According to a press release, in 2008, 75% of survey respondents reported they held a safe status as defined by the Pension Protection Act (PPA), 14% were endangered or seriously endangered, and only one in ten (11%) reported being in a critical status. A year later, only 27% of the survey respondents reported holding a safe status. Slightly more than one-third (36%) are in an endangered status, and a similar proportion (37%) report a critical status.
Among plan sponsors with underfunded DB plans, slightly more than half (51%) have developed a funding improvement or rehabilitation plan which has been implemented or is on its way to being implemented, the press release said. The remaining sponsors with underfunded plans (49%) are waiting for guidance or are just starting to develop a plan.
Of those plan sponsors who have developed a plan to address their endangered or seriously endangered status, most (86%) are increasing employer contribution levels. Among plan sponsors who have developed a plan to address a critical status, a similar proportion (87%) report they are increasing employer contribution levels, 68% report reducing or eliminating early retirement subsidies, and 55% say they are reducing future benefit accruals.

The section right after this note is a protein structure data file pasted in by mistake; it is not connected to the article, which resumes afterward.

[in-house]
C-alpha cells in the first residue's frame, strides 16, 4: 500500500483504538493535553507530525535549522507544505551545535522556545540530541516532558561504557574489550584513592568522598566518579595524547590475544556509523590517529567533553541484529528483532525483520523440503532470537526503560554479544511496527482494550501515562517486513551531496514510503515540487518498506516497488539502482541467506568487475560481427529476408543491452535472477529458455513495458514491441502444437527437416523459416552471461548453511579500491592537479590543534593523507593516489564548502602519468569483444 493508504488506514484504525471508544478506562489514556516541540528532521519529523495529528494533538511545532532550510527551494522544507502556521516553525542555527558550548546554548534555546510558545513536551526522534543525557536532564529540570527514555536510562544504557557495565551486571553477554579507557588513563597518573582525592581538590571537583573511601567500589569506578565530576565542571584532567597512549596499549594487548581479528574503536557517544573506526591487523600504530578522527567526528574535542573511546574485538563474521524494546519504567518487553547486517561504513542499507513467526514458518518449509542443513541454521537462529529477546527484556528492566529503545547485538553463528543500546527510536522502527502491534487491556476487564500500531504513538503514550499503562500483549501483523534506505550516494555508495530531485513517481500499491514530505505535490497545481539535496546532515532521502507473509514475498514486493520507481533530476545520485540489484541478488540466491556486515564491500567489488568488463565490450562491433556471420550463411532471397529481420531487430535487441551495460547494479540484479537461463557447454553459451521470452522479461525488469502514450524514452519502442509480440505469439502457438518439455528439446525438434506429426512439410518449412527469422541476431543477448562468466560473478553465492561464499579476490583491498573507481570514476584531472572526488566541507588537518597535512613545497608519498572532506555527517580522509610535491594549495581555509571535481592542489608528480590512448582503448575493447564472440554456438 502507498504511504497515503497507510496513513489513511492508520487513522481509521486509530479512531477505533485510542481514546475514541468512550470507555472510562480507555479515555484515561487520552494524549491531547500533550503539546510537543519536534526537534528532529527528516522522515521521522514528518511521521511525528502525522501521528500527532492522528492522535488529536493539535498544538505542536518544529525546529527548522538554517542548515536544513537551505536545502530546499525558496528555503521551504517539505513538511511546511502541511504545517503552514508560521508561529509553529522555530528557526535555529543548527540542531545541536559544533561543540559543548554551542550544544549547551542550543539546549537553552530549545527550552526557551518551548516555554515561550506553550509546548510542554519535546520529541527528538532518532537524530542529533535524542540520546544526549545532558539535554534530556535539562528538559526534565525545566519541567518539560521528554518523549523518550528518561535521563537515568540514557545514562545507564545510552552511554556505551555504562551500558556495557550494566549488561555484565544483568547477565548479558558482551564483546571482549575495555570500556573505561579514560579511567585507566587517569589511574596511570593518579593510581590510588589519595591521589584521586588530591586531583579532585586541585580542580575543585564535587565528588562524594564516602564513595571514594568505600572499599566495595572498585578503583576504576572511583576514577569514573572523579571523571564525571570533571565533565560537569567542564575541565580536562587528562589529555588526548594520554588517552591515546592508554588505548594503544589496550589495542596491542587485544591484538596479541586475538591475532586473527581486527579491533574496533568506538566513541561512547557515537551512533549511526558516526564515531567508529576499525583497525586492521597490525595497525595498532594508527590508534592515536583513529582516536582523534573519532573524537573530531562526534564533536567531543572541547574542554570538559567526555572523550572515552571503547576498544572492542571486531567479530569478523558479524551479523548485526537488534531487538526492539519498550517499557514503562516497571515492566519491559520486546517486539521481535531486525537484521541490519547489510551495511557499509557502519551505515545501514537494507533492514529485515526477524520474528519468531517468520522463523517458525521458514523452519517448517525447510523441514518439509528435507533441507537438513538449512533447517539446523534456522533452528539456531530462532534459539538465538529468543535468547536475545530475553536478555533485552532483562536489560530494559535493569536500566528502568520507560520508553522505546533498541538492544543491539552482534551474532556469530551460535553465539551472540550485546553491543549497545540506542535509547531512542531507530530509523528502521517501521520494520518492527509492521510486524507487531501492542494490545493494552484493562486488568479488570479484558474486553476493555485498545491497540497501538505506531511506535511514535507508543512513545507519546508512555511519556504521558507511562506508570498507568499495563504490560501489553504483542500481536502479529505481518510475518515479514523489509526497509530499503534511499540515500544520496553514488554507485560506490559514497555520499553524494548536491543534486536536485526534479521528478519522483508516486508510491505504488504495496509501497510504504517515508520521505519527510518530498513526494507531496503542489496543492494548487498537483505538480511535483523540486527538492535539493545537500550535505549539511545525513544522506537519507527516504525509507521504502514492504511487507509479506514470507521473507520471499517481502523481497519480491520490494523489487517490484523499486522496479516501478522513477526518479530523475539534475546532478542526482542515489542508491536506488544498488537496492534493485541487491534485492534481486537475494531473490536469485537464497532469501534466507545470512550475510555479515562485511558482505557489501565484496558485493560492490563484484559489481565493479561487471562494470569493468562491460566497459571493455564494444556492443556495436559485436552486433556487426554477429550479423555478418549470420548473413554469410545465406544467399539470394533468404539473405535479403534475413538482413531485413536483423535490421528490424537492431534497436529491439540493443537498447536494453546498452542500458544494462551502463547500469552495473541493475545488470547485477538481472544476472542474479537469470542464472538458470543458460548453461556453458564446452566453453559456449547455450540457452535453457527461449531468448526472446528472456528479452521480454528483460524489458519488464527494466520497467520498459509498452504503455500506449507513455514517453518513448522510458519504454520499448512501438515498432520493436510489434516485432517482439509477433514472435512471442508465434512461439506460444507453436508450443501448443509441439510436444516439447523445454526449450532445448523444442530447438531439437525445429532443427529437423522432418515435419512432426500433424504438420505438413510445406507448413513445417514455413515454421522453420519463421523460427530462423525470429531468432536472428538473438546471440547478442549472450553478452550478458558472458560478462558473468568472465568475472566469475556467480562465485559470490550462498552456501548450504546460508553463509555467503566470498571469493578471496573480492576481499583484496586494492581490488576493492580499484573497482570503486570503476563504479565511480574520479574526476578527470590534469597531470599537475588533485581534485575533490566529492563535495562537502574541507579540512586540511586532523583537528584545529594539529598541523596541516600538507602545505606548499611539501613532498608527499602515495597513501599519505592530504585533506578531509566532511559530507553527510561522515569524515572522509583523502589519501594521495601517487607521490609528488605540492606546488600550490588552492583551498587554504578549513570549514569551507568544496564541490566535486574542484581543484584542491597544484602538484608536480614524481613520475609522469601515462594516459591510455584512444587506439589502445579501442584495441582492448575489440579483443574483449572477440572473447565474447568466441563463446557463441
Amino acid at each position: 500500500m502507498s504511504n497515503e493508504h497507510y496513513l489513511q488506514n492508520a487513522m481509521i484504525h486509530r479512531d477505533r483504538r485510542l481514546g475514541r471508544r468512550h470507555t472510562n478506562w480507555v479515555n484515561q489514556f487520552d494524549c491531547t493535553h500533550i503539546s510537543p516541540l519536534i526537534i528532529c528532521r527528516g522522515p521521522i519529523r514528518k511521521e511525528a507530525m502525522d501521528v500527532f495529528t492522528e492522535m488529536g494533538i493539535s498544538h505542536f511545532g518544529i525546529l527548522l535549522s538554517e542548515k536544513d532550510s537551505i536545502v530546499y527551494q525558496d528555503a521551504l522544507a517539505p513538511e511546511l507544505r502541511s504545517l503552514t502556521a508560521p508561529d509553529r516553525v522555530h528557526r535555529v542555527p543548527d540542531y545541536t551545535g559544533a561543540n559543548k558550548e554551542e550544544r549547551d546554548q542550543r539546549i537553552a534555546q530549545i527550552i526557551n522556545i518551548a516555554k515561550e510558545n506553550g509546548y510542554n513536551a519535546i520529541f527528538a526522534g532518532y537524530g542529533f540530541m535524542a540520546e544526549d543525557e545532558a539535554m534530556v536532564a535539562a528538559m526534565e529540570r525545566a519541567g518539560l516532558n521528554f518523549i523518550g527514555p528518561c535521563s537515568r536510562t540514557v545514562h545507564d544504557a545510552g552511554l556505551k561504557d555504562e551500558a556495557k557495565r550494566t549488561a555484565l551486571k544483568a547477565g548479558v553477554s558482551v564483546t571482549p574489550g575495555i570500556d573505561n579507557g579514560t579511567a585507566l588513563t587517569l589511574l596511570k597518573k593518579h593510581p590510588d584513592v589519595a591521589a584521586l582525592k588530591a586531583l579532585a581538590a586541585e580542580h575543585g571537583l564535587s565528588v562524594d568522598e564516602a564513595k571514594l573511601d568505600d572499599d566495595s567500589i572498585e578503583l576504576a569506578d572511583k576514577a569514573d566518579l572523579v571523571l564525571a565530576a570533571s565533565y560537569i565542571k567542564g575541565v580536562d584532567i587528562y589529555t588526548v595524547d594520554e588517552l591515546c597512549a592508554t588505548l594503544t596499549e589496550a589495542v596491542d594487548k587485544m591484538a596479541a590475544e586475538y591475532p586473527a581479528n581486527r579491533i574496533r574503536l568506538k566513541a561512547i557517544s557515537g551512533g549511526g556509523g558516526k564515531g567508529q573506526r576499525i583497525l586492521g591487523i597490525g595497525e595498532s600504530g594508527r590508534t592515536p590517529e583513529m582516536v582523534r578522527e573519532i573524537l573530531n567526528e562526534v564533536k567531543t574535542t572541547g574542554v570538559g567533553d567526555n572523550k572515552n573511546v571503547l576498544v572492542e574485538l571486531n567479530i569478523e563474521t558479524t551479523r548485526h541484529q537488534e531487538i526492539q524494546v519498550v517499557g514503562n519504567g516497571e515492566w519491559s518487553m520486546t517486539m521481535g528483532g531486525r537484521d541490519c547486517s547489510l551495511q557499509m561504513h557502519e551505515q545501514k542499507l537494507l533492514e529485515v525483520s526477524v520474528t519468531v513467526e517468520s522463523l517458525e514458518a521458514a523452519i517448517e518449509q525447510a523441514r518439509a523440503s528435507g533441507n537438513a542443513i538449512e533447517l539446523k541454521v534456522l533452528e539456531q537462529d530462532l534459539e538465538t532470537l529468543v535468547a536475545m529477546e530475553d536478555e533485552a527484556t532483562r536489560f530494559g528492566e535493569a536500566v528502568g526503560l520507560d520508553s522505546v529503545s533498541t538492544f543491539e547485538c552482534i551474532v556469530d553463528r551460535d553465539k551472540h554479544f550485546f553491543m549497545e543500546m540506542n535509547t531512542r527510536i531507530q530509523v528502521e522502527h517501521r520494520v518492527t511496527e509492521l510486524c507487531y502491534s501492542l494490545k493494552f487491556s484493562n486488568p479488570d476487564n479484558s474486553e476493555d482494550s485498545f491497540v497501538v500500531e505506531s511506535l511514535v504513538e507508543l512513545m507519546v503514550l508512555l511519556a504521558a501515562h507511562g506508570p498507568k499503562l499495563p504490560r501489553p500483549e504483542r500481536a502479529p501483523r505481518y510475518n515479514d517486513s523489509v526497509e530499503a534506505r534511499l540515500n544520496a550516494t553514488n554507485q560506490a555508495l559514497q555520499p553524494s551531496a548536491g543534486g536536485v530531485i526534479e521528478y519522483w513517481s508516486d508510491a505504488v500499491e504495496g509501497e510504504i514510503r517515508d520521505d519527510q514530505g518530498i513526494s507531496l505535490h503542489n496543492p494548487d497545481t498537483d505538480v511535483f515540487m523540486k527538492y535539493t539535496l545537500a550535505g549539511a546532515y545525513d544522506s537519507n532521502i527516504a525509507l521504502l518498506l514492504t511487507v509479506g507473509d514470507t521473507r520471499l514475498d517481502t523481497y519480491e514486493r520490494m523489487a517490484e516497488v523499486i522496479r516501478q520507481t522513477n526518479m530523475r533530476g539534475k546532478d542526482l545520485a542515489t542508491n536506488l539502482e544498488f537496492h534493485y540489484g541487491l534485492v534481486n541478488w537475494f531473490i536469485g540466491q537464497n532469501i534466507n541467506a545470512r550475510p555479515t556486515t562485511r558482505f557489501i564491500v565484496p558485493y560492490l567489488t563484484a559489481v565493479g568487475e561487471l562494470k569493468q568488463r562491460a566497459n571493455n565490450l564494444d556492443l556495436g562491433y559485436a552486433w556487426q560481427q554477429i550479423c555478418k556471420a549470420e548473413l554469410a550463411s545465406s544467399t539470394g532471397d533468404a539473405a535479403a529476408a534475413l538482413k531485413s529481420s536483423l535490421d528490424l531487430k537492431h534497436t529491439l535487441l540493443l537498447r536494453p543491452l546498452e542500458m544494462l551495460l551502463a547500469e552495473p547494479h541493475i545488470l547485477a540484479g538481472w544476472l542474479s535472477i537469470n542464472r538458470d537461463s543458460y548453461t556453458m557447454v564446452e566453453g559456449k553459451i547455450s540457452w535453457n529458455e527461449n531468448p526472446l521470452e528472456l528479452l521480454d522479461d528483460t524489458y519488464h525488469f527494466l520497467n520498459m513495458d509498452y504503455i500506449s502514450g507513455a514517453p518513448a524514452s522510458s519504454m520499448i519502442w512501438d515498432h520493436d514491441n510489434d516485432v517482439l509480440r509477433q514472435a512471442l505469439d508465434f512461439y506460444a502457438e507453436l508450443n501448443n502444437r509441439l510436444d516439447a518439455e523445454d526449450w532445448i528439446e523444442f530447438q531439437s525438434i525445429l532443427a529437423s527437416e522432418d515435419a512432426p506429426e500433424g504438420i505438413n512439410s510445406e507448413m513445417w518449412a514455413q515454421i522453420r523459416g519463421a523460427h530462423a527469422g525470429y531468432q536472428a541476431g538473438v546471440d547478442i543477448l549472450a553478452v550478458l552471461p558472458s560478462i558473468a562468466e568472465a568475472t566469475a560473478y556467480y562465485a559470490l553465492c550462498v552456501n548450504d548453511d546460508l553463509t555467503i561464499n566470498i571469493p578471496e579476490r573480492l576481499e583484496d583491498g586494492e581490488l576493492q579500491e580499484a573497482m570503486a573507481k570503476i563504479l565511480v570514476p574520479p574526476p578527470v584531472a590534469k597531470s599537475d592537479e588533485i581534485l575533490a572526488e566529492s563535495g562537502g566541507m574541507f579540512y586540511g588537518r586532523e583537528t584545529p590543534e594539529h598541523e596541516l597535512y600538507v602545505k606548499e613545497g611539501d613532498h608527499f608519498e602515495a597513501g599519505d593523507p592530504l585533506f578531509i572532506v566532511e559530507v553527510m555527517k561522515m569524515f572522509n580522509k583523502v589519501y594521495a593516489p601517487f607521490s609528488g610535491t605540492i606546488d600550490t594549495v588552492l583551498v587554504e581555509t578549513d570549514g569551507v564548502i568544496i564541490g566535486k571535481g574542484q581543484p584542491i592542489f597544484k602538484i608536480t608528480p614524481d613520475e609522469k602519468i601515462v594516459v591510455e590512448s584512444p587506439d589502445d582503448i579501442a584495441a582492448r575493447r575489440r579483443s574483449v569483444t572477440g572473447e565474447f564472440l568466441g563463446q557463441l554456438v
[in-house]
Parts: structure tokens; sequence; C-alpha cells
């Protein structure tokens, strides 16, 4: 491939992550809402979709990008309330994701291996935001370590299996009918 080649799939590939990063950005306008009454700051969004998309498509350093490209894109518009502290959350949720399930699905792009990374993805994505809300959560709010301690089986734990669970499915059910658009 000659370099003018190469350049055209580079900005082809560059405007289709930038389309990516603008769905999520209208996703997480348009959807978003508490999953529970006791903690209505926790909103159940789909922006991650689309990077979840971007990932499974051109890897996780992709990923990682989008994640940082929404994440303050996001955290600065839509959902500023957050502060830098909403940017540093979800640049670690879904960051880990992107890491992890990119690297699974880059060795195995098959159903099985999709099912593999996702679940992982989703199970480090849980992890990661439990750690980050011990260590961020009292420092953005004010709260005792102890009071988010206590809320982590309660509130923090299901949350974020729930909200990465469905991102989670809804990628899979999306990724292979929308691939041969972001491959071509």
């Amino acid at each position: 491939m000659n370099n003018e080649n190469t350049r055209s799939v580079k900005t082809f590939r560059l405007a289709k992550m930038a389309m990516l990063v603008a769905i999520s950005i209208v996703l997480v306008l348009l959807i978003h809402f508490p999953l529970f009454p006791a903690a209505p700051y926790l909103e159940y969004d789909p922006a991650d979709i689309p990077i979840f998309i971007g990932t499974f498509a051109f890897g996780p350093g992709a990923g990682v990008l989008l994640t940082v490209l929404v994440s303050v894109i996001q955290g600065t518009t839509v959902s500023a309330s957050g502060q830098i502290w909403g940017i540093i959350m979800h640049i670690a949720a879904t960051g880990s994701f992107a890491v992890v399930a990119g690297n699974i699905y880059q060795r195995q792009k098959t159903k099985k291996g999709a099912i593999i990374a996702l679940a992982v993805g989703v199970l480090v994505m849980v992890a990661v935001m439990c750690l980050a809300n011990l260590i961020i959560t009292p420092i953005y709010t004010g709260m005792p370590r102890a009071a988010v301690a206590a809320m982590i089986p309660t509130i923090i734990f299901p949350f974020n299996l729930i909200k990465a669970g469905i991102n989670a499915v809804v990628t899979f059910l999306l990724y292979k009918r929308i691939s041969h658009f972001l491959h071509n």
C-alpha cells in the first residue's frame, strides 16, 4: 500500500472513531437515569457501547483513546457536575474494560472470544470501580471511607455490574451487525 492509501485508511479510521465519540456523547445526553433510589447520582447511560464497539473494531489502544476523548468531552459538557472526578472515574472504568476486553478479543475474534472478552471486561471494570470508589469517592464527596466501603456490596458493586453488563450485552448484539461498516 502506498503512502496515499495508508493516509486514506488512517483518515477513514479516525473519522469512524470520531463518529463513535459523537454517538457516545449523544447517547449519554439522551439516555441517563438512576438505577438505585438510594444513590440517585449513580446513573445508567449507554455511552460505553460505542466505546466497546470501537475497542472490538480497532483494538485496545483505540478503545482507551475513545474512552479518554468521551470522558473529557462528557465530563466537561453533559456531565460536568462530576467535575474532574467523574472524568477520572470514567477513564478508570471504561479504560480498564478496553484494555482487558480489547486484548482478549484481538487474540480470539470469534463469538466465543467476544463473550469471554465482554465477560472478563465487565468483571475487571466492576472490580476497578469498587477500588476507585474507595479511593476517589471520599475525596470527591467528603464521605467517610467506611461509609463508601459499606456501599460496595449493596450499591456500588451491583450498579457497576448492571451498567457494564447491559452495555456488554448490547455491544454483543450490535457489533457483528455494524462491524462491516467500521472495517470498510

Under PPA, plans certified as endangered must create a funding improvement plan. Those certified as critical must create a rehabilitation plan.
To provide defined benefit plans temporary funding relief, the Worker, Retiree, and Employer Recovery Act of 2008 (WRERA) allows sponsors to choose a one-year funding status freeze.
Slightly more than half of plans responding to the IFEBP survey (54%) are taking advantage of the freeze option, according to the press release. One in four (25%) have decided not to take the freeze option. For the remaining 21%, the option is not applicable because their 2009 status remained the same as their 2008 status.
Plan sponsors that took the freeze option cited waiting to see if the markets will rebound as the number one reason (75%), followed by waiting to see if the federal government will provide additional funding relief (50%), and allowing more time to fix funding on their own terms versus as directed by PPA (46%).
Of the plan sponsors not taking the freeze option, the majority stated they did not want to delay implementing changes to improve their funding status (78%). Other reasons cited include wanting to take advantage of the three-year extension for their funding improvement/rehabilitation plan (37%) and the thought that waiting will only worsen their finances and make finding solutions more difficult (33%).
The survey, Multiemployer Pension Funding Status and the Freeze Decision, was conducted in August 2009. Responses were received from 213 International Foundation of Employee Benefit Plans and International Society of Certified Employee Benefit Specialists members in the United States, each representing a separate plan.
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